It’s worth noting that each midfielder in the squad comes off Korea’s experience in either the World Cup or the Asian Games. Except Lee Seung-woo–who’s appeared in both tournaments, and Lee Chung-yong, who’s already appeared in two World Cups and Asian Cups.
Korea’s glaring deficiency in forwards who can finish has perpetually been an issue with the side, but for the first time it seems that there are not one, but two options in Hwang Ui-jo and, of course, Son Heung-min.
Hwang Ui-jo will be looking to continue his hot streak starting from his performances in the Asian Games, which has led to his deserved call-ups to the national side as well as his right to the starting XI.
But, of course, the talk of the tournament will be Son Heung-min, who will actually be joining the side after the conclusion of the group stages. If the 2018 World Cup wasn’t a call for responsibility, this tournament certainly will be for Son, especially considering his white-hot streak for Spurs, which has led to a surreal return of 10 goals and 7 assists in 11 appearances.
It’s hard not to get excited in Korea’s chances. Bento in his early tenure with our side has come away with some convincing performances – the most notable being Korea’s triumph over Uruguay in Seoul, and then the 4-0 thumping of Uzbekistan following afterwards.
Since then, Bento hasn’t looked back; post-World Cup friendlies have seen Bento tinkering with our squad, and despite some unimpressive results, the most glaring one being the recent snore-fest of a friendly against Saudi Arabia, Korea has continued to develop as a quick, technical side–Hwang In-beom’s inclusion as a staple in our starting XI the greatest indicator of our development.
This is one of Korea’s most experienced senior sides going into the Asian Cup, and considering Bento’s early work with the side on top of the Asian Games triumph and our tempestuous World Cup run, there is a lot to look forward to with this Asian Cup.
The Opening Game
Bento will be looking for 3 points. No questions asked.
With the expansion of the Asian Cup to 24 teams, there are a lot of new faces at this tournament. The Philippines, winners of Group F in the third round of Asian Cup qualifying, will be making their debut at a major international tournament.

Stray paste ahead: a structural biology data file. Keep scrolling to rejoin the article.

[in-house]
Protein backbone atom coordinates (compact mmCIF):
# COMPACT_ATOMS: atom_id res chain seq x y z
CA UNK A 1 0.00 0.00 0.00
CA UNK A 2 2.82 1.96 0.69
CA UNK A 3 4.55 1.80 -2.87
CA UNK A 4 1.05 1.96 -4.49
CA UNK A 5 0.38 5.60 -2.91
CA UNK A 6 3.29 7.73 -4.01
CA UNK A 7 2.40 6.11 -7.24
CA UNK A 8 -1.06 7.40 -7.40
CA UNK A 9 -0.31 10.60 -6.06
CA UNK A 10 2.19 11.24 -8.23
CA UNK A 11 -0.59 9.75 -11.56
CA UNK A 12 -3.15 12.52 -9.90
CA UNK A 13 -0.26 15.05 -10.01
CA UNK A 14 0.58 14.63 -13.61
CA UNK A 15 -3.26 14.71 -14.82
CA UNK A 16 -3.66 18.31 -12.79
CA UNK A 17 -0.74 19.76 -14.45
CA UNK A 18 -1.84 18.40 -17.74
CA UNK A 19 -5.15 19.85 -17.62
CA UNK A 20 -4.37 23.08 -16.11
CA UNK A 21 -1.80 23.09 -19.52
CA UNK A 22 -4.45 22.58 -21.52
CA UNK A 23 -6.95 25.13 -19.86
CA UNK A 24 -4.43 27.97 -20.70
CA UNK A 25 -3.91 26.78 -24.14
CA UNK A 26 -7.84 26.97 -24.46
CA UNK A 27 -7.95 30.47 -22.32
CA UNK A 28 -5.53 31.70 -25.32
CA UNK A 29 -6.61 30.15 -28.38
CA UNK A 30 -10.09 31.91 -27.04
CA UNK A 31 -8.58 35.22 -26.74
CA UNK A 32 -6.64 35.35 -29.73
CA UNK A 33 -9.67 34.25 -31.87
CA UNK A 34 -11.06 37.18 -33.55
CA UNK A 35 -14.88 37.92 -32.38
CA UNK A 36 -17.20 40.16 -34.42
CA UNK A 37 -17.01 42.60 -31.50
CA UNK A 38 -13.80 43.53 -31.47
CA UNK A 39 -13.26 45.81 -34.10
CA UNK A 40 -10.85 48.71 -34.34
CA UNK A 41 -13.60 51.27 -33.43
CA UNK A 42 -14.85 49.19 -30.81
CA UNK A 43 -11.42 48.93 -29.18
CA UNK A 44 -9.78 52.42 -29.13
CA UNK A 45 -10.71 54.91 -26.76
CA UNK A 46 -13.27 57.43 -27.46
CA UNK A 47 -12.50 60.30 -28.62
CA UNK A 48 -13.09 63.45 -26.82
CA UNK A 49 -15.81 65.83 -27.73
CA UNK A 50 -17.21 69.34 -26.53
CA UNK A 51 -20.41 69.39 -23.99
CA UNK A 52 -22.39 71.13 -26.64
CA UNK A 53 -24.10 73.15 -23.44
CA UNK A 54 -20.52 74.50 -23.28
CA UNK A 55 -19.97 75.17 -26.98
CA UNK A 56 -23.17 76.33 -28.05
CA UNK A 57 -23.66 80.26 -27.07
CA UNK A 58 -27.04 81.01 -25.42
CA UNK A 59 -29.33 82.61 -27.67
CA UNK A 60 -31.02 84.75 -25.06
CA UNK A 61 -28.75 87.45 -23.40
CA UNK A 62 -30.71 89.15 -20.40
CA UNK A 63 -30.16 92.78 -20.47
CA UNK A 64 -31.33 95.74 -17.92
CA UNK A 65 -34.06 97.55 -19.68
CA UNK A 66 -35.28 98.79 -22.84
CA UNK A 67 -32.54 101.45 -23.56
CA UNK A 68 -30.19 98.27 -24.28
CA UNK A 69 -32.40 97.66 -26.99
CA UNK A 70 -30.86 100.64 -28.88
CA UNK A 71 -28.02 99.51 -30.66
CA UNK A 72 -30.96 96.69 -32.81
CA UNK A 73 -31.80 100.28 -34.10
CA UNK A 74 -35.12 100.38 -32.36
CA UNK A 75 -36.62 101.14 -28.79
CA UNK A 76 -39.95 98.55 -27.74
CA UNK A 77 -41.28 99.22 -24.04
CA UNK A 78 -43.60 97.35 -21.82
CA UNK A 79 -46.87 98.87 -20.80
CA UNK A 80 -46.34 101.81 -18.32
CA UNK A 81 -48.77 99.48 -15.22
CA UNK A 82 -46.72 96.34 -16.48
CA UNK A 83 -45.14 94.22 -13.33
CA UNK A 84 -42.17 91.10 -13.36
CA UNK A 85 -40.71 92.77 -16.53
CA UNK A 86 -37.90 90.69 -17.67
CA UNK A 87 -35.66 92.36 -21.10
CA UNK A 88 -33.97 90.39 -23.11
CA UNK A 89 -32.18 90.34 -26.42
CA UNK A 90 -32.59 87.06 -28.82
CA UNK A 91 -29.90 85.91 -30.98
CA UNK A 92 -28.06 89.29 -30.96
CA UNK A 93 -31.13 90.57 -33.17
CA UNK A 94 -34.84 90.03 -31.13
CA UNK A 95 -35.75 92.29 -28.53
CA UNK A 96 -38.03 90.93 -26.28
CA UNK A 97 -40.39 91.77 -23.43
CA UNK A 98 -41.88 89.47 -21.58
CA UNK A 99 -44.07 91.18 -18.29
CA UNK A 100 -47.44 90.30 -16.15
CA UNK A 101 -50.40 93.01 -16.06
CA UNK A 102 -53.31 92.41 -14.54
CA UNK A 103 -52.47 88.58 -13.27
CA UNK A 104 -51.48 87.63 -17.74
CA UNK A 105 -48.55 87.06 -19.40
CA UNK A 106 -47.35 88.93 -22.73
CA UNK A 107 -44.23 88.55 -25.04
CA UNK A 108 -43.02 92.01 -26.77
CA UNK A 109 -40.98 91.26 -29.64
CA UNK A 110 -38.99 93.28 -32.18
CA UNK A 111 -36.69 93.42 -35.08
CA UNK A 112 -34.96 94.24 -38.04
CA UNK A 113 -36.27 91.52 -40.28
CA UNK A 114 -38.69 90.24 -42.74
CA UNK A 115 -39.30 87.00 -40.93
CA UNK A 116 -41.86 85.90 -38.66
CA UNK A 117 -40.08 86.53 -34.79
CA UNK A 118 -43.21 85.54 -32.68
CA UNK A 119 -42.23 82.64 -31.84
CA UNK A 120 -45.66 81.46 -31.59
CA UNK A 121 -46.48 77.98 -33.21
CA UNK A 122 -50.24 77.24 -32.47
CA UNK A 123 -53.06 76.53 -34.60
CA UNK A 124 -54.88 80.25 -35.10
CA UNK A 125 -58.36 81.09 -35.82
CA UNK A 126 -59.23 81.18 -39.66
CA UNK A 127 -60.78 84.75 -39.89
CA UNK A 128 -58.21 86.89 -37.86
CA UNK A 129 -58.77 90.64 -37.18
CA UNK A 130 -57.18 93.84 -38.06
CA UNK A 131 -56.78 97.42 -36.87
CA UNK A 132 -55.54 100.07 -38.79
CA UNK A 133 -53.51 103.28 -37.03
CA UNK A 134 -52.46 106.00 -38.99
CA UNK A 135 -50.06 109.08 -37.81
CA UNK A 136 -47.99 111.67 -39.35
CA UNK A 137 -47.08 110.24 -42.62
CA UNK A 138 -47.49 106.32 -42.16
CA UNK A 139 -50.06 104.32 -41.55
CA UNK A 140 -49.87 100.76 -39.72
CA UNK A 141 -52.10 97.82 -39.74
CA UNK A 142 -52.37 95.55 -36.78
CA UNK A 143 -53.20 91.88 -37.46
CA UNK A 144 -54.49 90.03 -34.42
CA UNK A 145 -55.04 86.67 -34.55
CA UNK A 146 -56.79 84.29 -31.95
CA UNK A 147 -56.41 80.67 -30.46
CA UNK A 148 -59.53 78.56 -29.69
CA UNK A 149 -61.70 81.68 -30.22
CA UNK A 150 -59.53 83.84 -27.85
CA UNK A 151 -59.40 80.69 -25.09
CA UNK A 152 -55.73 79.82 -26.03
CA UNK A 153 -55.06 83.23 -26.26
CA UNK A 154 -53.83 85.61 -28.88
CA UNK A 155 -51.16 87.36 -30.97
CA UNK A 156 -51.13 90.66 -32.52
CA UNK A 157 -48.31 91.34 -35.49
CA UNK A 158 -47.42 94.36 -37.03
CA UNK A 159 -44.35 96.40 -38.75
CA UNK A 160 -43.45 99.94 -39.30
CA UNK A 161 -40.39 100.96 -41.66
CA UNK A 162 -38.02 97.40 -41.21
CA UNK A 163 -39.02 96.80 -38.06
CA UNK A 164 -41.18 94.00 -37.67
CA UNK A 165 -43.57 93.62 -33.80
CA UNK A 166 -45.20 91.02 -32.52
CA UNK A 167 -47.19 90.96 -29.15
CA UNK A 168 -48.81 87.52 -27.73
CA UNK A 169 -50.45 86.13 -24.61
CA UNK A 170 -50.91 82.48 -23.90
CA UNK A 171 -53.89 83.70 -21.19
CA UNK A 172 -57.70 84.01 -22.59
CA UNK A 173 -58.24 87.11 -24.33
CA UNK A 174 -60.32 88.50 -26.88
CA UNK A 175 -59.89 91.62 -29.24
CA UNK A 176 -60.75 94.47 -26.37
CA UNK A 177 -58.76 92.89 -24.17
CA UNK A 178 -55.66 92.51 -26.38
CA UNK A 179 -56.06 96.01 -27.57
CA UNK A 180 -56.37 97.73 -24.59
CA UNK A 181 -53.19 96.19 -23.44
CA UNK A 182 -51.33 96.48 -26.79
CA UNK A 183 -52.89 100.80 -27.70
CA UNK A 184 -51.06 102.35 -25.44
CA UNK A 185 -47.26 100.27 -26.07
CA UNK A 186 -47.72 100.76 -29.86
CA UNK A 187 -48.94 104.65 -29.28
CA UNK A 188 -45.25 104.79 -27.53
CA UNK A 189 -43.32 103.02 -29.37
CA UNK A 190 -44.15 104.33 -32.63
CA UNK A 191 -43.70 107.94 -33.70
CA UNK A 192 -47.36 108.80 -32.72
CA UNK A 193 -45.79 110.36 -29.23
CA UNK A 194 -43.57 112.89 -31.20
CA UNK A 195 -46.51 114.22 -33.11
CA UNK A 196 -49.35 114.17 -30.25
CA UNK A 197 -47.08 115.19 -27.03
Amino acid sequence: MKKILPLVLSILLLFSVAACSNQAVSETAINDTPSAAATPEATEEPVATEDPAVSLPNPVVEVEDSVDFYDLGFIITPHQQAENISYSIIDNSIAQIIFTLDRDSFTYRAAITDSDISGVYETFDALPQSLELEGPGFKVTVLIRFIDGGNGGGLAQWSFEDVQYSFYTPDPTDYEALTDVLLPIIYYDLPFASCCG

The feeling in the Philippines is that the Azkals, the Street Hounds, will come with an underdog mentality looking to prove a point that the Philippines isn’t just a basketball nation. The squad is mainly made up of players from Ceres Negros, the reigning champions of the Philippines Football League, and their only real loss from the squad is Premier League goalkeeper Neil Etheridge electing to stay with Cardiff City during the tournament.
A big talking point for the Azkals is how exactly Swedish manager Sven-Goran Eriksson will change the tactics after his appointment in mid-October. Sven led the Philippines to the semifinals of the AFF Suzuki Cup before falling to eventual champions Vietnam. If Sven is to improve the results for the Azkals, he’ll have to start tomorrow.
They’ll line-up in a defensive 4-5-1 formation and try to frustrate Korea defensively before breaking on the counter. Captain Phil Younghusband, will be looking to create opportunities for Stephan Schrock and Iain Ramsay out wide or for Javier Patiño up top as the main creative outlet.
It will be a test of resiliency for Korea. Bento seems to be prepared for the potential test, as it may be a game of classic offense v. defense, and Korea cannot afford to lose focus to be caught on the break.
More from Bento on the Philippines: “The basis of our preparation for this game laid out with respect for our opposition. Expecting an easy game is the biggest mistake we can make. Our players will face the opposition with respect and humility from the start.”
— Steve Han • 한만성 (@realstevescores) January 6, 2019
Perhaps a sign of things to come, but one thing is for absolutely certain. Korea will be going into this tournament as favorites for all the right reasons, and coming off of a wild year of international football, the Taeguk Warriors will be looking to start the Bento-era with an Asian Cup, dispelling a 59 year drought, and firmly placing itself on the top of Asian football.
After all, considering our recent World Cup experience, anything is possible.
A thank you to Kevin Estrada, football writer from @DugoutPH for his insight on the Philippines side.